The Constitution, Trump, and the Struggles of U.S. Courts to Interpret History with Jack Rakove

The Constitution, Trump, and the Struggles of U.S. Courts to Interpret History with Jack Rakove

Important questions regarding Trump: can he be prosecuted for criminal wrongdoing when he was serving as president, whether the two impeachment trials matter, and if Colorado’s decision to disqualify him from the state’s primary ballots is constitutional. Pulitzer Prize winning historian Jack Rakove joins Pam and Rich for a discussion on the U.S. Constitution, originalism, charges against former president Donald Trump, and the role of historians in constitutional litigation.

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Rich Ford: This is Stanford Legal, where we look at the cases, questions, conflicts, and legal stories that affect us every day. I’m Rich Ford, and I’m here with Pam Karlan. Don’t forget to subscribe or follow this feed on your favorite podcast app. That way, you’ll have access to all of our episodes as soon as they’re available.

While lawsuits involving President Trump add up, some people may be wondering which ones are important—whether any of them are important and why they should pay attention. But if you care about the United States, you also care about the Constitution and a lot of the controversy around these lawsuits involving Donald Trump come back to the Constitution.

So yes, it is important and you should pay attention. To explain why, we’re going to talk today to our colleague Jack Rakove, a historian who is well versed in these issues. Jack’s work focuses on the origins of the American Revolution and the U.S. Constitution, and the role of historians in constitutional litigation.

Jack’s been looking at some of the most important questions involving President Trump, such as: whether he can be prosecuted for criminal wrongdoing when he was serving as president, whether the two impeachment trials matter, and if the state of Colorado’s decision to disqualify him from the state’s primary ballots because of his involvement in the insurrection on January 6th is legal. Jack is Professor of History American Studies and a Professor of Political Science Emeritus here at Stanford. He’s also taught at the Law School and is the author of many prize-winning books. 

Jack, thanks so much for joining us today. I’d just like to start with a question that may be on the minds of some of our listeners, which is whether President Trump can be prosecuted for the same things that he was unsuccessfully impeached for, or whether or not this is some kind of double jeopardy?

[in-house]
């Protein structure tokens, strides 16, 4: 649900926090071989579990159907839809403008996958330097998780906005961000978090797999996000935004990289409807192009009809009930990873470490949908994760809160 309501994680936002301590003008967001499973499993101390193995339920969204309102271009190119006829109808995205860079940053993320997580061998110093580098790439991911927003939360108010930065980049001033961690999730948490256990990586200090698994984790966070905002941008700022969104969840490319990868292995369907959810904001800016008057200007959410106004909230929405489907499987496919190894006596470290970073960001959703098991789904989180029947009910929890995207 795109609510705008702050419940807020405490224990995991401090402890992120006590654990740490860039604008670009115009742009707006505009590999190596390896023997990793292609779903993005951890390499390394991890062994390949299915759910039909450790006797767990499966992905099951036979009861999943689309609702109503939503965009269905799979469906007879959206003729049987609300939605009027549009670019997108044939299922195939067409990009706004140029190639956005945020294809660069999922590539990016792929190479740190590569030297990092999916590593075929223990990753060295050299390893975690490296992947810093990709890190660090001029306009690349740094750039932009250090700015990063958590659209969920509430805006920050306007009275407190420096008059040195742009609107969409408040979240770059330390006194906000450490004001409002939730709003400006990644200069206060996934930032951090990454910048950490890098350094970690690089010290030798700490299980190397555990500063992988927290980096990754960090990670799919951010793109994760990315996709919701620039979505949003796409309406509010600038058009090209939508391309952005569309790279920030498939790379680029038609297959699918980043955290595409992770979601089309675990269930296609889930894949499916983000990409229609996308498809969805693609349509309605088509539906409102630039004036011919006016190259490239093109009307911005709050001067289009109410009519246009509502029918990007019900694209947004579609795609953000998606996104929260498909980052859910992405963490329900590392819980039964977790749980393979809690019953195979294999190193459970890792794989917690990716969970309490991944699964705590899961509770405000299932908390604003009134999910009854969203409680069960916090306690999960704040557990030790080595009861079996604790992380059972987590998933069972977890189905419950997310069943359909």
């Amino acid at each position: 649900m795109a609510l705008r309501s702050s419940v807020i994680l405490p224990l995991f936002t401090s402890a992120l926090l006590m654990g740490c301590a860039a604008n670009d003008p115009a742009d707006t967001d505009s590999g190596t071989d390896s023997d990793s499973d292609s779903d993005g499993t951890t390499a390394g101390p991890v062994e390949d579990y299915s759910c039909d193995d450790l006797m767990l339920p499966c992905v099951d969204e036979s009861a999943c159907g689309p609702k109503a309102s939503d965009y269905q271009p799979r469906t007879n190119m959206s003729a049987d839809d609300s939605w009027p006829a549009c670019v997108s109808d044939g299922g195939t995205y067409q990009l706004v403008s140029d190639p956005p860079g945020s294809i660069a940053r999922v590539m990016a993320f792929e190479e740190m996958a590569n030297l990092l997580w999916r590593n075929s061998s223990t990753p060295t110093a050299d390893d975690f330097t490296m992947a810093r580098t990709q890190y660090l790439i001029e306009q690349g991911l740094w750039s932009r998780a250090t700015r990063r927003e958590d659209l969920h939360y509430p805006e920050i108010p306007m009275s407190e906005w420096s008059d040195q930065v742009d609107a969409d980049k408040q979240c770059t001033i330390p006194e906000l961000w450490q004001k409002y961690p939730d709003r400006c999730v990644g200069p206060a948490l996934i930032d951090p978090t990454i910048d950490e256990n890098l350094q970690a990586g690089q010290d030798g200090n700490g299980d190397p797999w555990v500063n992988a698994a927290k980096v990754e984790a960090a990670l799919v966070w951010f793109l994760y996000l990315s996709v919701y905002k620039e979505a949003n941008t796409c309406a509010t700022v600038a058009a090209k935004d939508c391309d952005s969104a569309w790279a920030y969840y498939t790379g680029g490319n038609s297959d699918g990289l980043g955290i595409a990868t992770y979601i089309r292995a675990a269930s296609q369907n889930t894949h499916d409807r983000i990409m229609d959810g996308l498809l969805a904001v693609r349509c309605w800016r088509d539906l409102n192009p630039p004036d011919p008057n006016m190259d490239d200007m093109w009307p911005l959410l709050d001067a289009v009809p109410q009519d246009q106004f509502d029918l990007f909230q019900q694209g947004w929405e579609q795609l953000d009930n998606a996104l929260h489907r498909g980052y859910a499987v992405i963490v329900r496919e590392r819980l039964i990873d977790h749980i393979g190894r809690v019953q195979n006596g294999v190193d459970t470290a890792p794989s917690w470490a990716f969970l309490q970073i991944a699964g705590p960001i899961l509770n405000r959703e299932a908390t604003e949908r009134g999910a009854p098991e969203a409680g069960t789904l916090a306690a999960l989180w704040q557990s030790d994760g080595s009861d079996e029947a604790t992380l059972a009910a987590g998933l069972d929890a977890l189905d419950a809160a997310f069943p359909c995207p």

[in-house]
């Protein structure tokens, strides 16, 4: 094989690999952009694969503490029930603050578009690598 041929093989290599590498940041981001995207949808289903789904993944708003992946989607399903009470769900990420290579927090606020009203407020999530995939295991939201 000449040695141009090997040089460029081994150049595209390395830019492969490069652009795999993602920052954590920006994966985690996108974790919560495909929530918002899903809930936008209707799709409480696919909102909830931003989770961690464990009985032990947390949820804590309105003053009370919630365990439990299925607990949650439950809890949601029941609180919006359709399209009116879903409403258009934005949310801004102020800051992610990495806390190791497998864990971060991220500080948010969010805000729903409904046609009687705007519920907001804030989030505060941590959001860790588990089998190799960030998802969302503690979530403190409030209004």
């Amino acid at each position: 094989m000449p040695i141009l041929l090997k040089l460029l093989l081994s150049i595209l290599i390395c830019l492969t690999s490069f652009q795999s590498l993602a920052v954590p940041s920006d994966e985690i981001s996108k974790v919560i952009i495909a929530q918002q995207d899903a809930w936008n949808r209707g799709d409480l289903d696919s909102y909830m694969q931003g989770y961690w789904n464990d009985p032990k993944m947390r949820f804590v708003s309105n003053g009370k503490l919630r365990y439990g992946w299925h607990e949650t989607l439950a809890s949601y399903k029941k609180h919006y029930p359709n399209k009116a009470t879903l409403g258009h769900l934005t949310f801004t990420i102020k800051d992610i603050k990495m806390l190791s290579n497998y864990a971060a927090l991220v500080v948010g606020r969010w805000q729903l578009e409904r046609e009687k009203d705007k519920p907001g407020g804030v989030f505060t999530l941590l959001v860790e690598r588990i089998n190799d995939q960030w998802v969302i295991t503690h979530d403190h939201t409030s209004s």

Jack Rakove: I think it’s absolutely clear that this is not a double jeopardy kind of issue. Impeachment and a criminal trial for the acts that warranted the impeachment are two distinctly different processes. They should really have two different sets of regulations. And they would also have two different kinds of outcomes.

Facts could become available after a president was impeached but not convicted, or after a president left office, that I believe would still warrant pursuing an impeachment proceeding. You probably know that Judge Luttig, who’s done a lot of good work in general on the Trump-related issues, I think made a major error when he argued that once he left office, President Trump could not be impeached. The Republicans in the Senate used that as a kind of fig leaf to gut the second Trump impeachment trial. But I think the key thing to understand is that the different proceedings are just qualitatively and substantively different in nature and I think a big source of confusion has arisen, certainly for the American public, and I think, to some extent, for political commentators, by trying to conflate all the due process rules that we apply to criminal trials to the kinds of rules and concerns and considerations that ought to apply to an impeachment.

I think one big problem with the impeachment clause is that in a certain sense, we’ve over legalized it. Let’s go back to Nixon’s impeachment for Watergate. I mean, it took about a year and a half from the original discoveries in Washington in January 1973 to Nixon’s removal from office by resignation with his impeachment and trial almost certain.

And a lot of that was bogged down with the disputes over the tapes. Were they protected? Did Congress have the right to see them? And so on. When you have an impeachment, it is the public good of the Republic that is at stake. The circumstances that warrant an impeachment suggest that there should be a kind of urgency to decision-making to which due process norms often do not apply—for reasons historians understand, and lawyers know much more intimately and better than I do.